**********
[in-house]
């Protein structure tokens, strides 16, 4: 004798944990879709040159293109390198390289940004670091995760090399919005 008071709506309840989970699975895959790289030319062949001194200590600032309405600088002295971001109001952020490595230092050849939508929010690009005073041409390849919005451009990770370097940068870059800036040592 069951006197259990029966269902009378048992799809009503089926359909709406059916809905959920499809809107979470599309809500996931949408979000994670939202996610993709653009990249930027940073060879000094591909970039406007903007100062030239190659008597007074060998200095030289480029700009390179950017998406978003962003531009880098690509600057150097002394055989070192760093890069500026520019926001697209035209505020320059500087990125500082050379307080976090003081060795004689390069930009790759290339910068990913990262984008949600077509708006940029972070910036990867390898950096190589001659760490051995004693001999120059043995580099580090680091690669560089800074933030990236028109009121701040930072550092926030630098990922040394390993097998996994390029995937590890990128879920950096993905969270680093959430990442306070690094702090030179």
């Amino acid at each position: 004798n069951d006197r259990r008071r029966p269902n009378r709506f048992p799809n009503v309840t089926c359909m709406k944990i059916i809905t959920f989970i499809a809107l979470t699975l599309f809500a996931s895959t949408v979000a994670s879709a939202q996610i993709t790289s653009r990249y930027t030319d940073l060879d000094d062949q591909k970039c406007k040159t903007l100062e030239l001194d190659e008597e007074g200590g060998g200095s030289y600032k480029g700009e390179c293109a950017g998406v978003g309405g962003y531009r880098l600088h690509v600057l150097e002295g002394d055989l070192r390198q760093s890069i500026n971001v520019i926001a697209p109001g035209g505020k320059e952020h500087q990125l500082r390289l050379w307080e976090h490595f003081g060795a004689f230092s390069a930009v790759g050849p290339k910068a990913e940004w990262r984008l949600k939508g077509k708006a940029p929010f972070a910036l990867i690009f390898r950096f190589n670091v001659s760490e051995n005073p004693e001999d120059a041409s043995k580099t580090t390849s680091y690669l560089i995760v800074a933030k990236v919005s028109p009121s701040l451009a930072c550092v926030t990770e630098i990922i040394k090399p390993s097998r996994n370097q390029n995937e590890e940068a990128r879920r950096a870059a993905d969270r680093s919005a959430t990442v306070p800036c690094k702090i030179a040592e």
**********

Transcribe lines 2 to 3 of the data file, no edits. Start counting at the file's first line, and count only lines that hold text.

């Protein structure tokens, strides 16, 4: 004798944990879709040159293109390198390289940004670091995760090399919005 008071709506309840989970699975895959790289030319062949001194200590600032309405600088002295971001109001952020490595230092050849939508929010690009005073041409390849919005451009990770370097940068870059800036040592 069951006197259990029966269902009378048992799809009503089926359909709406059916809905959920499809809107979470599309809500996931949408979000994670939202996610993709653009990249930027940073060879000094591909970039406007903007100062030239190659008597007074060998200095030289480029700009390179950017998406978003962003531009880098690509600057150097002394055989070192760093890069500026520019926001697209035209505020320059500087990125500082050379307080976090003081060795004689390069930009790759290339910068990913990262984008949600077509708006940029972070910036990867390898950096190589001659760490051995004693001999120059043995580099580090680091690669560089800074933030990236028109009121701040930072550092926030630098990922040394390993097998996994390029995937590890990128879920950096993905969270680093959430990442306070690094702090030179």
């Amino acid at each position: 004798n069951d006197r259990r008071r029966p269902n009378r709506f048992p799809n009503v309840t089926c359909m709406k944990i059916i809905t959920f989970i499809a809107l979470t699975l599309f809500a996931s895959t949408v979000a994670s879709a939202q996610i993709t790289s653009r990249y930027t030319d940073l060879d000094d062949q591909k970039c406007k040159t903007l100062e030239l001194d190659e008597e007074g200590g060998g200095s030289y600032k480029g700009e390179c293109a950017g998406v978003g309405g962003y531009r880098l600088h690509v600057l150097e002295g002394d055989l070192r390198q760093s890069i500026n971001v520019i926001a697209p109001g035209g505020k320059e952020h500087q990125l500082r390289l050379w307080e976090h490595f003081g060795a004689f230092s390069a930009v790759g050849p290339k910068a990913e940004w990262r984008l949600k939508g077509k708006a940029p929010f972070a910036l990867i690009f390898r950096f190589n670091v001659s760490e051995n005073p004693e001999d120059a041409s043995k580099t580090t390849s680091y690669l560089i995760v800074a933030k990236v919005s028109p009121s701040l451009a930072c550092v926030t990770e630098i990922i040394k090399p390993s097998r996994n370097q390029n995937e590890e940068a990128r879920r950096a870059a993905d969270r680093s919005a959430t990442v306070p800036c690094k702090i030179a040592e």